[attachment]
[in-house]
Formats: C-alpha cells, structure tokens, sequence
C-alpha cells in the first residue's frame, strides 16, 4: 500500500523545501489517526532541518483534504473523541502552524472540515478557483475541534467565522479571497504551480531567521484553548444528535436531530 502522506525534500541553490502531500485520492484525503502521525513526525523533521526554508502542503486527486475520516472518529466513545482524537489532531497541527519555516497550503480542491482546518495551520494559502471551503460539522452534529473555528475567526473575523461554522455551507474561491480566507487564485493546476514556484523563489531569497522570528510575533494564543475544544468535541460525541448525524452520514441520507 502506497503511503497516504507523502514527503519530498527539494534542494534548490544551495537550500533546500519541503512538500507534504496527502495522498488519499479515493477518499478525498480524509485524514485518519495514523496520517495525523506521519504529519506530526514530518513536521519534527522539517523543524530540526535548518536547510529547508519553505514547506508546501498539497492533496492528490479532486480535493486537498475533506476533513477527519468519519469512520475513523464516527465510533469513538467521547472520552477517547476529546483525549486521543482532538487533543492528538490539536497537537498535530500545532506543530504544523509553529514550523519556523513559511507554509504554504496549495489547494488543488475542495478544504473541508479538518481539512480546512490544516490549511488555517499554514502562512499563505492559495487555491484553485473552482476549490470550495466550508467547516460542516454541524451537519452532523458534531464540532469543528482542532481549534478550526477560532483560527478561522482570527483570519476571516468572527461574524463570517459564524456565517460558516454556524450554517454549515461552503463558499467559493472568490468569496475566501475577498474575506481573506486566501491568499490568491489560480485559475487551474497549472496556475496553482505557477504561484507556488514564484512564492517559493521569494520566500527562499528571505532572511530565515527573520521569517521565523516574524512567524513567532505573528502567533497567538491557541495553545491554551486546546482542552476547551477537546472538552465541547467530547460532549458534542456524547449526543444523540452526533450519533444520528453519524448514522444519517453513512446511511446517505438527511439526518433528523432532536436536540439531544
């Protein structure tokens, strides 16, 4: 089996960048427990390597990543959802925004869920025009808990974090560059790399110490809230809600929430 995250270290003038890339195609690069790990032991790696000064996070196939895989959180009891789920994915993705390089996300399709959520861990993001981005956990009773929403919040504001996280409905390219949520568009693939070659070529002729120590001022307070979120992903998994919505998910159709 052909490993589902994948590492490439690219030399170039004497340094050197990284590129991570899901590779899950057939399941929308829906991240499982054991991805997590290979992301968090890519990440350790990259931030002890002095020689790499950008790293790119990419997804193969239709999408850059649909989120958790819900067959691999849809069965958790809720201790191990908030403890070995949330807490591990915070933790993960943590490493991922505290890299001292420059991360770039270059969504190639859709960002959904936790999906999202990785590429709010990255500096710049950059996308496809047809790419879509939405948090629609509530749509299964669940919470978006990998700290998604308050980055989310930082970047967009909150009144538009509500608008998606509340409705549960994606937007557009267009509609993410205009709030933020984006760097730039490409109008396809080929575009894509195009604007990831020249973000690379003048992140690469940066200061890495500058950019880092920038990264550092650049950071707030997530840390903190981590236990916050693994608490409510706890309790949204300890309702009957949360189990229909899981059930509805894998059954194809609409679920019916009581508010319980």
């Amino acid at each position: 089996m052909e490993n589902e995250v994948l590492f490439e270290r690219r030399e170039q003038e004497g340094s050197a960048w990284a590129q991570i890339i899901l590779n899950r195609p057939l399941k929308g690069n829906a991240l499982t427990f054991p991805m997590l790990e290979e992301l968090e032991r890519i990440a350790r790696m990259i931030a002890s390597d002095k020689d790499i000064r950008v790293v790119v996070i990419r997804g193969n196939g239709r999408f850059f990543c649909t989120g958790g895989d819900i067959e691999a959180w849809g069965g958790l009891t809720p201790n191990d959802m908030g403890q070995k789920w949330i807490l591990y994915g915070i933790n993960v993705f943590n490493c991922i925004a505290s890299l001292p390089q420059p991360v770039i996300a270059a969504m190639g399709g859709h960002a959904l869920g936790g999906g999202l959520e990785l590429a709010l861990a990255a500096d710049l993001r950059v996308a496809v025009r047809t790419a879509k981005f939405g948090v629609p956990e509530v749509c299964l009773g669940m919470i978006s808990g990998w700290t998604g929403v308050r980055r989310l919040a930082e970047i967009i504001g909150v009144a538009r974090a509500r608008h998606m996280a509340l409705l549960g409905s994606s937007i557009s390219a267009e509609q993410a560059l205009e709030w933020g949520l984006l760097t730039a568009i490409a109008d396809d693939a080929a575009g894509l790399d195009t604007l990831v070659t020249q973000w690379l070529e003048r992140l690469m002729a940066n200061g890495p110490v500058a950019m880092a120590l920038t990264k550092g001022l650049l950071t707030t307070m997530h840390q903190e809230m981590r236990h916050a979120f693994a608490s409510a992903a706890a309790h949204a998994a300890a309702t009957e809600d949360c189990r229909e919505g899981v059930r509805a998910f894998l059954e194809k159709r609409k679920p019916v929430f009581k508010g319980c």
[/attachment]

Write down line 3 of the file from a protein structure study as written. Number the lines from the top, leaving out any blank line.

C-alpha cells in the first residue's frame, strides 16, 4: 500500500523545501489517526532541518483534504473523541502552524472540515478557483475541534467565522479571497504551480531567521484553548444528535436531530 502522506525534500541553490502531500485520492484525503502521525513526525523533521526554508502542503486527486475520516472518529466513545482524537489532531497541527519555516497550503480542491482546518495551520494559502471551503460539522452534529473555528475567526473575523461554522455551507474561491480566507487564485493546476514556484523563489531569497522570528510575533494564543475544544468535541460525541448525524452520514441520507 502506497503511503497516504507523502514527503519530498527539494534542494534548490544551495537550500533546500519541503512538500507534504496527502495522498488519499479515493477518499478525498480524509485524514485518519495514523496520517495525523506521519504529519506530526514530518513536521519534527522539517523543524530540526535548518536547510529547508519553505514547506508546501498539497492533496492528490479532486480535493486537498475533506476533513477527519468519519469512520475513523464516527465510533469513538467521547472520552477517547476529546483525549486521543482532538487533543492528538490539536497537537498535530500545532506543530504544523509553529514550523519556523513559511507554509504554504496549495489547494488543488475542495478544504473541508479538518481539512480546512490544516490549511488555517499554514502562512499563505492559495487555491484553485473552482476549490470550495466550508467547516460542516454541524451537519452532523458534531464540532469543528482542532481549534478550526477560532483560527478561522482570527483570519476571516468572527461574524463570517459564524456565517460558516454556524450554517454549515461552503463558499467559493472568490468569496475566501475577498474575506481573506486566501491568499490568491489560480485559475487551474497549472496556475496553482505557477504561484507556488514564484512564492517559493521569494520566500527562499528571505532572511530565515527573520521569517521565523516574524512567524513567532505573528502567533497567538491557541495553545491554551486546546482542552476547551477537546472538552465541547467530547460532549458534542456524547449526543444523540452526533450519533444520528453519524448514522444519517453513512446511511446517505438527511439526518433528523432532536436536540439531544